May 25, 2010

Hollywood’s clean little secret is that many people in the industry are not, at least by natural inclination, the utter shlockmeisters that their output would suggest. They are often cultivated, tasteful, hard-working craftsmen sometimes pained by the trashiness the public demands from them.

Over the last decade, the animated Shrek franchise about a green ogre in a tawdry fairy tale land has offered perhaps the most flagrant example of What the People Want (and Deserve to Get, Good and Hard). Yet, in Shrek Forever After, its latest (and likely last) installment, the filmmakers have moved in a surprising new direction.

The typical billion-dollar box office property, such as the Lord of the Rings, Harry Potter, or Spider-Man series, is based on an elaborate preexisting work whose integrity is jealously guarded by fanboys. In contrast, the 2001 Shrek was a surprise hit derived merely from a 32-page bedtime book by William Steig, allowing the franchise to become a tabula rasa pandering to median 21st century tastes.

The first Shrek had evolved into a poison pen letter from DreamWorks executive Jeffrey Katzenberg, the former Disney studio head during its Beauty and the Beast silver age, to his ex-boss Michael Eisner. Shrek‘s villain, Lord Farquaad, was modeled on Eisner, who had tried to cheat Katzenberg out of his share of Disney profits (eventually settling for, reportedly, $280 million).

You might have expected that the audience for a family film would have either been oblivious to or alienated by this backstory of Hollywood venality. Instead, they were galvanized.

The meta-joke of Shrek was how DreamWorks”€™ crudely animated versions of public domain Disney characters (such as three small pigs or a wooden boy) tiptoed right up to but didn”€™t quite violate Disney’s notoriously well-defended copyrights. It’s remarkable that the public now gets intellectual property humor, but also a little depressing.

“The inevitability of the demise of the franchise appears to have liberated the filmmakers in their last trip to the well to make a movie they won”€™t be ashamed to someday show their grandchildren.”

Katzenberg had previously overseen the revitalization of Disney feature cartoons. His key decision had been to follow the suggestion of lyricist Howard Ashman, who died of AIDS in 1991, that they envision The Little Mermaid as an animated Broadway musical.

Disney subsequently made billions off the daddy’s little princess market, but alienated older boys in the process. (Although modern Americans love to congratulate themselves on their urbane tolerance, elementary school children have come to use “gay” as an all-purpose insult.) Katzenberg strove to occupy the boys’ animated feature niche by positioning Shrek as the anti-princess movie.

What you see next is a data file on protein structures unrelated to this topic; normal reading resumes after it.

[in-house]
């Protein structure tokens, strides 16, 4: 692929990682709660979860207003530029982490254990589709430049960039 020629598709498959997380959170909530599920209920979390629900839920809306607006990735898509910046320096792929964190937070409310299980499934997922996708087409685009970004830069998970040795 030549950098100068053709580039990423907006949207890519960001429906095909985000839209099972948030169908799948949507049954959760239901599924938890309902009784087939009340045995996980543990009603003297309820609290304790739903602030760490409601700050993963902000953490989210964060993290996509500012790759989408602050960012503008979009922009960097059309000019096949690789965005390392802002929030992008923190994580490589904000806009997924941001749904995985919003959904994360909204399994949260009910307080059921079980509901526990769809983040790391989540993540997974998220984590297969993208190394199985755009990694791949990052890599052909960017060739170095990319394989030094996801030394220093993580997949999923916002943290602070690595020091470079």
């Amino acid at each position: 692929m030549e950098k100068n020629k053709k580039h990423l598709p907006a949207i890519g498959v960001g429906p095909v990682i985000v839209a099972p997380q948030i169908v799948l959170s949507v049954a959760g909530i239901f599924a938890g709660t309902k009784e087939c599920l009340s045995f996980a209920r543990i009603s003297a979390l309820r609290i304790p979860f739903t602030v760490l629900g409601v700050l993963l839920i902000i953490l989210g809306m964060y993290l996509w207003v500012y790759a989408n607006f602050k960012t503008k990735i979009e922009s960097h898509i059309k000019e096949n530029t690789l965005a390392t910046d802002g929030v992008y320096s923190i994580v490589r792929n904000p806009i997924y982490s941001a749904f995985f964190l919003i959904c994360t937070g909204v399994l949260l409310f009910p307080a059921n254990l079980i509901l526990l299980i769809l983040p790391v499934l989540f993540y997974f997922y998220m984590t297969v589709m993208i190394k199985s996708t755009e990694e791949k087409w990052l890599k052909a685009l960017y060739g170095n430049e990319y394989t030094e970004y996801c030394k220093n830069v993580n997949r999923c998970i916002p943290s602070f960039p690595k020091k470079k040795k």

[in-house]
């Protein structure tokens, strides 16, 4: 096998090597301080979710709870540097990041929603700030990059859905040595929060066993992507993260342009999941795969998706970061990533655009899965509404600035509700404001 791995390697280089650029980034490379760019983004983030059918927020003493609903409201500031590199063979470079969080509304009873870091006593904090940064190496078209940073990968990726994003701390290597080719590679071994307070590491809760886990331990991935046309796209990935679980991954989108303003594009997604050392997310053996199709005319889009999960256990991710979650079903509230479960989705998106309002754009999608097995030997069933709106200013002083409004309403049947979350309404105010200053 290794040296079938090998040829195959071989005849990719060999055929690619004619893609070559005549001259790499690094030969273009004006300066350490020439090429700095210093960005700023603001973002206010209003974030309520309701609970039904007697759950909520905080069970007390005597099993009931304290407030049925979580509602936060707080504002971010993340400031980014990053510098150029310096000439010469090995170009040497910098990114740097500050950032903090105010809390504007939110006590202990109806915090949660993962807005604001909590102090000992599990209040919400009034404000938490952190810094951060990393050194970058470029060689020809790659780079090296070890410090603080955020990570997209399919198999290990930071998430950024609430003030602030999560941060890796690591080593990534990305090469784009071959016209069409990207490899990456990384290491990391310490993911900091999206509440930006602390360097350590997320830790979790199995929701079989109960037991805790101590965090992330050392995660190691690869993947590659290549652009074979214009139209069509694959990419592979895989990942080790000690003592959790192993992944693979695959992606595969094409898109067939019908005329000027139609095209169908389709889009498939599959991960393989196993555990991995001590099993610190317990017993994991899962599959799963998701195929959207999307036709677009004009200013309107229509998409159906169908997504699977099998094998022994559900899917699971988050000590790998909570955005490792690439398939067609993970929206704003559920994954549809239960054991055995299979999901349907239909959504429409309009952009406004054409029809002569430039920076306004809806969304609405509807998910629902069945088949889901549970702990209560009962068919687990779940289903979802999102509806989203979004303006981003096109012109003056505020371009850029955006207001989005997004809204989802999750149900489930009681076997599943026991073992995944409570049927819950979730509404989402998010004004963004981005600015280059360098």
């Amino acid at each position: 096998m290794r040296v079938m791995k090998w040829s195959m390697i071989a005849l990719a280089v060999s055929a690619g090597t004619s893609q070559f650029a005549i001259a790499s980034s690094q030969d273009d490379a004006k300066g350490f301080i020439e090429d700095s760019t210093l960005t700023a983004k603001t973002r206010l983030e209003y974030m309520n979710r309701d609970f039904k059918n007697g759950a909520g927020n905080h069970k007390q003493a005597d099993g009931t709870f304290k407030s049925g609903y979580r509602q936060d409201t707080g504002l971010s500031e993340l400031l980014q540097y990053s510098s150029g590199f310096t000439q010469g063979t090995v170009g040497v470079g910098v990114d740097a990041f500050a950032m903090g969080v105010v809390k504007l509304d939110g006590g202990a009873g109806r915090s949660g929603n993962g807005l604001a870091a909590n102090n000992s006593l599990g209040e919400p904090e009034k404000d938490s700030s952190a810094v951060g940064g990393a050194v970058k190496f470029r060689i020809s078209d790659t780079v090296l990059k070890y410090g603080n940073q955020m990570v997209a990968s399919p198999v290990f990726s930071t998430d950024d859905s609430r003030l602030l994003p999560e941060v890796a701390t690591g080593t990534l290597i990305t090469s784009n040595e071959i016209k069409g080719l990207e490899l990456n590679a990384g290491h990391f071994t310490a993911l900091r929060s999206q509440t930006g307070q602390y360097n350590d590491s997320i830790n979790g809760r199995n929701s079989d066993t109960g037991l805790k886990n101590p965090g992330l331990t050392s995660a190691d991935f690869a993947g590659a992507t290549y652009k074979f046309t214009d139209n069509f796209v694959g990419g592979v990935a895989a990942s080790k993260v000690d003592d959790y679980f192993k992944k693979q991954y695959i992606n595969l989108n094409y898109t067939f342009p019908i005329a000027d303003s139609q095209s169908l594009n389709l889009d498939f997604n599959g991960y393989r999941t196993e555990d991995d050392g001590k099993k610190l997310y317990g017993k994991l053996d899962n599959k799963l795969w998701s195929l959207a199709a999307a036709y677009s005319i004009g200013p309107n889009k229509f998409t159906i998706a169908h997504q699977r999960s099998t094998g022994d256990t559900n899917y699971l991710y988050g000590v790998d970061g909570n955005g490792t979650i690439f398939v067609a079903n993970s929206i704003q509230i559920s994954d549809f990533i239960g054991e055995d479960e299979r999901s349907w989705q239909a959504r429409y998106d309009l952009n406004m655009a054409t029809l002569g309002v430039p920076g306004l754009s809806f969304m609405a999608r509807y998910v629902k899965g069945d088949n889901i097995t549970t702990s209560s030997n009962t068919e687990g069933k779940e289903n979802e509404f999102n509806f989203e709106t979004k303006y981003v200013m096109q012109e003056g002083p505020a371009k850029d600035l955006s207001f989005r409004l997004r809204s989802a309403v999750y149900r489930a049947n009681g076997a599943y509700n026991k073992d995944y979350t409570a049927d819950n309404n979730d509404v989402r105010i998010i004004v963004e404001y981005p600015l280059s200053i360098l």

The original Shrek was good, nasty fun, with Eddie Murphy’s performance as a talking donkey one of the funniest instances of comic relief in the history of animated features. But Cameron Diaz (Charlie’s Angels) was cast as the princess merely because she was the blonde of the moment, and Mike Myers (Austin Powers)—who is a sketch comedian, not a leading man—was dull as the title monster.

Using movie stars as voice actors ought to be a waste of money because there are superlative voice talents available who can”€™t be screen stars because they don”€™t look like their voices sound. For example, the great cartoon slob Homer Simpson is wonderfully voiced by Dan Castellaneta, a trim, prim yuppie.

Moreover, this cartoon fairy tale’s abhorrence for all that girly stuff, like singing and dancing, meant that to fill up the time that would be taken up by songs in a classic Disney feature, the filmmakers deployed a lot of crud: fart jokes, disposable pop-culture references, and industry insider snark.

With no further source material to draw upon for the 2004 sequel Shrek 2, the DreamWorks team tapped the collective id of the American public, concocting one of the most noxious movies of the decade: a stew of sex jokes for nine-year-olds, Rodeo Drive consumer cravings, and Inside Hollywood shtick. Meanwhile, the three stars formed a cartel who demanded (and received) $10 million each for the easy gig of voice acting, even though Myers and Diaz were eminently replaceable.

Not surprisingly, the public adored all this hoo-ha. 2004’s Shrek 2 was a colossal four-quadrant smash with young and old, male and female, taking in $441 million at the domestic box office.

Shrek the Third grossed a mere $323 million, however. The inevitability of the demise of the franchise appears to have liberated the filmmakers in their last trip to the well to make a movie they won”€™t be ashamed to someday show their grandchildren. Thus, Shrek Forever After is an unexpectedly sweet little film.

There’s nothing original in it, but it borrows from the best: It’s a Wonderful Life, The Wizard of Oz, and Back to the Future. And, instead of hiring, say, Adam Sandler to voice the new villain Rumpelstiltskin, they just let animator Walt Dohrn play his own character. He’s better than Sandler would have been.

Of course, the public is not pleased. Despite inflated 3D ticket prices, Shrek Forever After opened with a first weekend haul of $71 million, down more than $50 million from the forgettable third installment.


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